Remembering Joe T. Robinson

Eighty-two years ago today, on July 14, 1937, U.S. Senator Joseph Taylor Robinson died in his apartment in Washington D.C.

The Senator’s wife, Ewilda, was in Little Rock making preparations for a trip the couple was to take. (She was informed of her husband’s death when her sister-in-law called to express condolences. No one had yet notified her in Little Rock.) Following his demise, Mrs. Robinson went to Washington to accompany her husband’s body back to Arkansas.

As the Senate Majority Leader, Senator Robinson was usually President Franklin Roosevelt’s point person to shepherd legislation on Capitol Hill.  The Democrat’s 1928 Vice Presidential nominee, Senator Robinson was particularly close to FDR. He had successfully steered numerous pieces of New Deal legislation through Congress.  However, at the time of his death, the Senator was facing an uphill climb trying to build consensus on the President’s unpopular Court Packing scheme.

The Senator was honored with a memorial service in the Senate chambers on Friday, July 17.  President Roosevelt and the cabinet joined members of the senate on the floor in what was described as a state funeral without pomp.  Mrs. Robinson sat with her brothers and two nephews as well as Bernard Baruch and Arkansas Power & Light’s Harvey Couch, who were Senator Robinson’s closest friends.  Eleanor Roosevelt was one of the many crowded in the senate galleries observing the service.  Following the service his body remained in the chambers until it was transferred to a train to make the journey to Little Rock.

The funeral train bore his body, his family, 50 senators and over twenty congressmen. It reached Little Rock around 8am on Sunday the 19th.  From there, Senator Robinson’s body was taken to his house on Broadway Street until noon.  It subsequently lay in state at the Arkansas State Capitol until being escorted by military to First Methodist Church.

1,500 people packed the church a half hour before the service began. The sun shone through the windows onto the flag-draped coffin as Rev. H. Bascom Watts led the service. Among the pallbearers was former Vice President Charles G. Dawes. Governor Carl Bailey of Arkansas was joined by Governors Richard Leche of Louisiana and E.W. Marland of Oklahoma.

As the funeral procession reached Roselawn Cemetery, thunder echoed. The skies which had alternated between sun and rain that day, returned to rain. A deluge greeted the end of the service and sent visitors hurrying for shelter at the end.

Five months after her husband’s death, Mrs. Robinson participated in the groundbreaking of the Joseph Taylor Robinson Memorial Auditorium.  The ceremony was the first time it was announced that building would be named in his memory.   On a plaque inside that building today, a quote from President Roosevelt stands as a further testament of the importance of Senator Robinson to the US.  Taken from President Roosevelt’s remarks upon learning of the Senator’s death, the plaque reads, in part, “A pillar of strength is gone.”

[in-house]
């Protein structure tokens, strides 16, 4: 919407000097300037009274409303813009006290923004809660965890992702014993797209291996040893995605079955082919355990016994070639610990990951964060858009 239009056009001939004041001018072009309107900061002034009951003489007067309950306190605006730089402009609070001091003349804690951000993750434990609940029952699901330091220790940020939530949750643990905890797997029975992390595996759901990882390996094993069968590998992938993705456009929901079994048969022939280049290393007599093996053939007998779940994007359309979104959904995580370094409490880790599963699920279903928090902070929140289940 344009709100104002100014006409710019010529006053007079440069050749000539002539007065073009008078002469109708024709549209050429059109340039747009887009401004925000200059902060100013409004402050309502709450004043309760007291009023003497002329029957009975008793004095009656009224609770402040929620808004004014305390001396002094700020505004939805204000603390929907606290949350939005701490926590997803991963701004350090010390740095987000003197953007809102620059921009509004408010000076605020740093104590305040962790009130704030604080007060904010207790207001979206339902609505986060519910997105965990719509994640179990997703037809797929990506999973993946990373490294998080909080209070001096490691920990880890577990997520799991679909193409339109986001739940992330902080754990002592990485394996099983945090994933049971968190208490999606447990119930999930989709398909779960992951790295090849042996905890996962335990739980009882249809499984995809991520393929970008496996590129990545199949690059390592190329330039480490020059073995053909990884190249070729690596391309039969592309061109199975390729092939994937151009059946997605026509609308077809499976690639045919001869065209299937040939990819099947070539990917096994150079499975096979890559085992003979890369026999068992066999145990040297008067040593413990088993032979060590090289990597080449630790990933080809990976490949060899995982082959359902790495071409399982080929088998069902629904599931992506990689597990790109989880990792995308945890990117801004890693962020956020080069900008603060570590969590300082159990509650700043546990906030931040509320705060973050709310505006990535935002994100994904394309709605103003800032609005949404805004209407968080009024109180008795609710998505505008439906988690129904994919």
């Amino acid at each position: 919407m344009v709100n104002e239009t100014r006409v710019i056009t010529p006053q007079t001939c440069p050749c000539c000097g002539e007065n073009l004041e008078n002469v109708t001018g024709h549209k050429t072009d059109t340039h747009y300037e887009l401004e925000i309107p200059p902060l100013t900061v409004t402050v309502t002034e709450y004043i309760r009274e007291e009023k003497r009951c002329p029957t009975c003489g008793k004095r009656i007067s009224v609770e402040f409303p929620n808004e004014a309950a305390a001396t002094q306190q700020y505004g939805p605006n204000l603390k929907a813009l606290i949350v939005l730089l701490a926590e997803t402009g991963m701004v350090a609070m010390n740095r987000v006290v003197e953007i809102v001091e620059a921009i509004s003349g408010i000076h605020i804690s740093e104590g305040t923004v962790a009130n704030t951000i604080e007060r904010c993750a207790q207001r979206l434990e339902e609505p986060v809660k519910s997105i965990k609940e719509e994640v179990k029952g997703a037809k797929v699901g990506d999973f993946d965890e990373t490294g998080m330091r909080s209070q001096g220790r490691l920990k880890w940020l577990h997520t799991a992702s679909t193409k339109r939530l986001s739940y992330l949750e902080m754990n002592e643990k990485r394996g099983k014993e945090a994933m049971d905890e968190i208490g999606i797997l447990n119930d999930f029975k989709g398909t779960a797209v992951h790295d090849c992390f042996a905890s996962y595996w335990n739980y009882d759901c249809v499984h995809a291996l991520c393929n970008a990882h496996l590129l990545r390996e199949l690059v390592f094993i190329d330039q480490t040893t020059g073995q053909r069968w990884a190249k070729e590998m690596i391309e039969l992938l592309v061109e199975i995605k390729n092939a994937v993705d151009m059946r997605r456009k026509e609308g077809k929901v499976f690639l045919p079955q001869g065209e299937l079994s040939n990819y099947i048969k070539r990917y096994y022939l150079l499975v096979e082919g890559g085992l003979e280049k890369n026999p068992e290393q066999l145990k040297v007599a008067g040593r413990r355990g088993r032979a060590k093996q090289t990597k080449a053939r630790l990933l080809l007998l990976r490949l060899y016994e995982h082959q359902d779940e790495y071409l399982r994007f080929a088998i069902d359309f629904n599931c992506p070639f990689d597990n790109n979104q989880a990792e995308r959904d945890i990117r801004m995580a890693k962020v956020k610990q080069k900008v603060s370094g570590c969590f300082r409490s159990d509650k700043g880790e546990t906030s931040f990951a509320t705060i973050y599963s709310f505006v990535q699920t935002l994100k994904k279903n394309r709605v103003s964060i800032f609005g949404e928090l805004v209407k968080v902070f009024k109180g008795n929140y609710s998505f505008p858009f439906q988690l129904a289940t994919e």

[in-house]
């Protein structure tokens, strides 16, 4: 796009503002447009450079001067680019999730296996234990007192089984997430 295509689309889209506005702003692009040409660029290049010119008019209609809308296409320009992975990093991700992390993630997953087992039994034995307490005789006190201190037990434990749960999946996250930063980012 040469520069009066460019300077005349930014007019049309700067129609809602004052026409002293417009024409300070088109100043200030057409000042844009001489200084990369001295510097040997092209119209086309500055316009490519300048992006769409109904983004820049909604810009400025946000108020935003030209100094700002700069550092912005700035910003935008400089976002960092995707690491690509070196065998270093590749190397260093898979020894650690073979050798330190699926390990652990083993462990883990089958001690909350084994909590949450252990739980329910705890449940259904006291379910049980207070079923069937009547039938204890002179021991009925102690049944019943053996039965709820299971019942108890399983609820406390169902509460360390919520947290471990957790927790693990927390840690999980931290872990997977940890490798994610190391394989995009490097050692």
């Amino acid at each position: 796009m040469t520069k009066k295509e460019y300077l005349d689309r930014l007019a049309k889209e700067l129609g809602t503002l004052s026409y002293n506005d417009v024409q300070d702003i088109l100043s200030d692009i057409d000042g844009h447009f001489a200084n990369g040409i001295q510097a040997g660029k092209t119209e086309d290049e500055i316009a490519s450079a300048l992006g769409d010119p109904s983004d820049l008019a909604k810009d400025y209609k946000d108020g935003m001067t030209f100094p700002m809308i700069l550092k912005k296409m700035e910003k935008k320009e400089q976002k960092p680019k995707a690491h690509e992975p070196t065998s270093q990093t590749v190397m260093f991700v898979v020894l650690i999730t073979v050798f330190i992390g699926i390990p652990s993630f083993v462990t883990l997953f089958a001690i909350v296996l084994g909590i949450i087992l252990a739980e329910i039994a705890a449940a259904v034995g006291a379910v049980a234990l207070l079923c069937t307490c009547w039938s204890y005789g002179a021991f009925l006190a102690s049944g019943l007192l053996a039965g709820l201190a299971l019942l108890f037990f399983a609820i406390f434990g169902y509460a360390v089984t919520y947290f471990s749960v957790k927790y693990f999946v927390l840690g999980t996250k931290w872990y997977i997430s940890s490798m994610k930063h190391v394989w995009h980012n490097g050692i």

Seventy-eight and a half years later, the church was the site of the funeral of longtime US Senator Dale Bumpers in January 2016.

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FDR in ARK for State Centennial

On June 10, 1936, President Franklin D. Roosevelt visited Little Rock as part of a day-long series of appearances in conjunction with the Arkansas Centennial celebration.  (The actual statehood dates is June 15.)

His day started in Memphis before he journeyed by train to Hot Springs. After events there that morning and lunch at Couchwood (his longtime friend Harvey Couch was chairman of the Centennial celebration).  He then traveled to Rockport and Malvern for appearances before arriving in Little Rock.  He made his remarks at the State Fairgrounds in a temporary structure called “Centennial Stadium.”

The street he traveled to get to the fairgrounds had been renamed Roosevelt Road in February 1935 in anticipation that he would visit Little Rock in 1936 as part of the state centennial and would likely use that route.  The street was officially named Franklin D. Roosevelt Road.  But given the unwieldy street signs that would be required to bear that name, the ordinance was amended to note that the signs would bear the name “Roosevelt Road.”

Following his remarks, which officially kicked off the six month Arkansas Centennial celebration, he retired to Senator Joseph T. Robinson’s house on South Broadway.  He dined with the Robinsons in the house before departing with the Senator at 8:45 that evening.  The Presidential entourage then journeyed to Texas for the next day.

Little Rock Look Back: Memorial Services for Senator Robinson

As Arizona Senator John McCain is being remembered in a series of memorial services, it seems an appropriate time to recall the series of services for Arkansas’ senator who was on a national party ticket. That man was Joseph Taylor Robinson.

Like Senator McCain, Senator Robinson was honored in services both in the state he represented as well as at the US Capitol.

Senator Robinson died in Washington D.C. on July 14, 1937.  His wife was in Little Rock making preparations for a trip the couple was to take. Following his demise, Mrs. Robinson went to Washington to accompany her husband’s body back to Arkansas.